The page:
Legionella are rod-shaped, sporeless, gram-negative bacteria grouped in the family Legionellaceae. The single genus Legionella subsumes over 40 named species with more than 60 different serogroups, only a small number of which are pathogenic to humans. The epidemiologically most important species is Legionella pneumophila with at least 15 serogroups, whereby serogroup 1 has been detected in about 90% of human legionelloses in Austria.
Legionellosis (Legionnaires' disease) is a severe, often fatal pneumonia, mainly caused by inhalation of aerosol contaminated with Legionella pneumophila or, more rarely, with other Legionella species. The bacterium can occur in hot water supply systems of large buildings such as hospitals, nursing homes, retirement homes, lodging houses, spas, less commonly residential facilities, and in other man-made water-bearing systems where it finds conditions conducive to reproduction (such as in water-bearing systems of cooling towers, whirlpools, humidifiers, indoor decorative fountains, pool baths, or in natural thermal springs and their distribution systems) in numbers of concern to humans.Legionnaires' disease primarily affects adults. Despite the availability of effective antibiotic treatment and the lack of evidence of antibiotic-resistant pathogens to date, between 10-15% of people affected by Legionnaires' disease die each year. The most important measure in the fight against this infectious disease is therefore prevention.
Inhalation of legionella-contaminated aerosols (finest water droplets) or fine dusts can lead to severe pneumonia, the so-called Legionnaires' disease. Drinking water contaminated with legionella does not pose a health risk. People with weakened immune systems, chronic lung disease, and smokers are at increased risk. Transmission from person to person is not possible.
In Europe, Legionnaires' disease is mainly caused by Legionella pneumophila. However, there are also other Legionella species that are widespread in the environment and can also lead to infection under certain circumstances. Increasingly, cases of Legionnaires' disease caused by the species Legionella longbeachae are being recorded worldwide, particularly in Australia, but also in Europe. The risk of contracting Legionnaires' disease by inhaling fine dust particles containing Legionella from plant soil or compost is very low: In 2009, two cases were documented by AGES. In Australia, where infections with Legionella longbeachae are more widespread, plant soil is labelled with a risk notice and it is recommended to moisten the soil before use to avoid dust formation, to wear gardening gloves and to wash hands thoroughly after work. Wearing fine dust respirators is also sometimes advised for handling plant soil.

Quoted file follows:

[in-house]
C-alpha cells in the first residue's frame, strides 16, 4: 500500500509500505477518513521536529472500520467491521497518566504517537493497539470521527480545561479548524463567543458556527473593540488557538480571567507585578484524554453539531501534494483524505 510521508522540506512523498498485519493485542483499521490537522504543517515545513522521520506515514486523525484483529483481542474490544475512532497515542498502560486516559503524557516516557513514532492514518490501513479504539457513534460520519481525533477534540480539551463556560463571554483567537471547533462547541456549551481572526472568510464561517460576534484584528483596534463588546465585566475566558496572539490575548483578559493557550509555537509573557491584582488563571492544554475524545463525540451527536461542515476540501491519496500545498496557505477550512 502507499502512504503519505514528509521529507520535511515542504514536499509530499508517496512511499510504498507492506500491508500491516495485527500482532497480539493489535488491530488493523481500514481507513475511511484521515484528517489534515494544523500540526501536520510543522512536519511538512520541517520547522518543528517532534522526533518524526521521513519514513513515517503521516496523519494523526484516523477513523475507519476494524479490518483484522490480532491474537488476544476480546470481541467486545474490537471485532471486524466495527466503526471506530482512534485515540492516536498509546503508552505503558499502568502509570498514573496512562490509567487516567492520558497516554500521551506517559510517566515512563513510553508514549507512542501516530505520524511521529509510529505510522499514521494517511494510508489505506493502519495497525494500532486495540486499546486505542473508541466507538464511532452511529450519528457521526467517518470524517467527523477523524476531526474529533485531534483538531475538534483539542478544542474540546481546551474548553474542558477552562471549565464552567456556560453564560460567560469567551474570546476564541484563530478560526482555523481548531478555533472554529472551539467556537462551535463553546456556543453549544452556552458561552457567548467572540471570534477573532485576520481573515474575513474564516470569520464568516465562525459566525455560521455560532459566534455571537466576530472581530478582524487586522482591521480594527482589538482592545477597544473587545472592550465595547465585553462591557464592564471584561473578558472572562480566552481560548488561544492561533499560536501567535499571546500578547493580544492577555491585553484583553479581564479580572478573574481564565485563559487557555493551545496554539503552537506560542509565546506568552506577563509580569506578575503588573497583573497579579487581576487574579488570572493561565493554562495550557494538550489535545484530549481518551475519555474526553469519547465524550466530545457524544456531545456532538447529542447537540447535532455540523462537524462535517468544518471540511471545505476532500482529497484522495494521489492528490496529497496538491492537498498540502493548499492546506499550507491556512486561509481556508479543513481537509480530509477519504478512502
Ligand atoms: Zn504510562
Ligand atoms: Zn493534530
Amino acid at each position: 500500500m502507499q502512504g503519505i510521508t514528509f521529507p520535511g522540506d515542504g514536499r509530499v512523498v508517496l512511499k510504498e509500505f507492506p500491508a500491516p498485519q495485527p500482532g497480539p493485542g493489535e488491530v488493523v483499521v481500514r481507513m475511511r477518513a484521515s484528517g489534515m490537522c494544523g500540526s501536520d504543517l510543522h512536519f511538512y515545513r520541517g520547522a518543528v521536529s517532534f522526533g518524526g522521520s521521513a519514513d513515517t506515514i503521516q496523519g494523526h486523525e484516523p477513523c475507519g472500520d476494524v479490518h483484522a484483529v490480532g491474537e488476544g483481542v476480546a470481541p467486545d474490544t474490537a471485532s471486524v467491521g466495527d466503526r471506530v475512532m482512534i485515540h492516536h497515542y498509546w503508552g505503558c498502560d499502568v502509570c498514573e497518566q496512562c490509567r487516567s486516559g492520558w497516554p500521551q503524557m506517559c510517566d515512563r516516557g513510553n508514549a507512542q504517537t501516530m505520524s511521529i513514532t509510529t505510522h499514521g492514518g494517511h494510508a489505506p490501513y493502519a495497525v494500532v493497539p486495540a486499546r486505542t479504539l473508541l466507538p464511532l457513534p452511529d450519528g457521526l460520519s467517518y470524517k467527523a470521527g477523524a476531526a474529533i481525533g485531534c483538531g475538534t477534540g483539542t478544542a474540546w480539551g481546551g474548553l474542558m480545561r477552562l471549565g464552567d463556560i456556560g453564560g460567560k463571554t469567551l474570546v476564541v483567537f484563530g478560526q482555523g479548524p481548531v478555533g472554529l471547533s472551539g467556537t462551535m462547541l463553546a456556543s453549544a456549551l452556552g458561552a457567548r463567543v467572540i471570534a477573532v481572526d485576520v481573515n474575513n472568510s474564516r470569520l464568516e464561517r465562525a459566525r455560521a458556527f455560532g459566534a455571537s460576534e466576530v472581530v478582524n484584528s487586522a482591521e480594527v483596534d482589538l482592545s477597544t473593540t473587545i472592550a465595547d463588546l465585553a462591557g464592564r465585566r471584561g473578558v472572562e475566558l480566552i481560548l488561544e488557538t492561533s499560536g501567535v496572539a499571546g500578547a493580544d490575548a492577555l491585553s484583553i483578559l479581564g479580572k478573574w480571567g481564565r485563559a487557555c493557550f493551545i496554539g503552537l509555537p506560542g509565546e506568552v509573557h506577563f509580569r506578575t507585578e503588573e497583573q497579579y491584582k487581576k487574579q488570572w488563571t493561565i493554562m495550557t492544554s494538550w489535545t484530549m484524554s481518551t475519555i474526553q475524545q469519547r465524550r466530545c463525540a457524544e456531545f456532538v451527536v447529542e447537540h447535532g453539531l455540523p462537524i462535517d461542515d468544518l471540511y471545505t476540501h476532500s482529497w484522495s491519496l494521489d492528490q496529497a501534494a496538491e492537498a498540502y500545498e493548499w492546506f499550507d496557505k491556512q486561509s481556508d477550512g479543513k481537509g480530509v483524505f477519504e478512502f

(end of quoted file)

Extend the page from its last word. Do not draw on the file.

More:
After the discovery of the infectious disease in 1976, national surveillance systems for Legionella infection were established in many countries. In Austria, every suspected case, case of illness and case of death must be reported. Epidemiological surveillance based on reports from physicians and laboratories together with the surveillance system of the National Reference Centre for Legionella Infection enables rapid identification of clusters. An adequate outbreak clarification with prompt identification and elimination of the source of infection can be carried out by the competent district administrative authorities with the support of infection epidemiologists of AGES.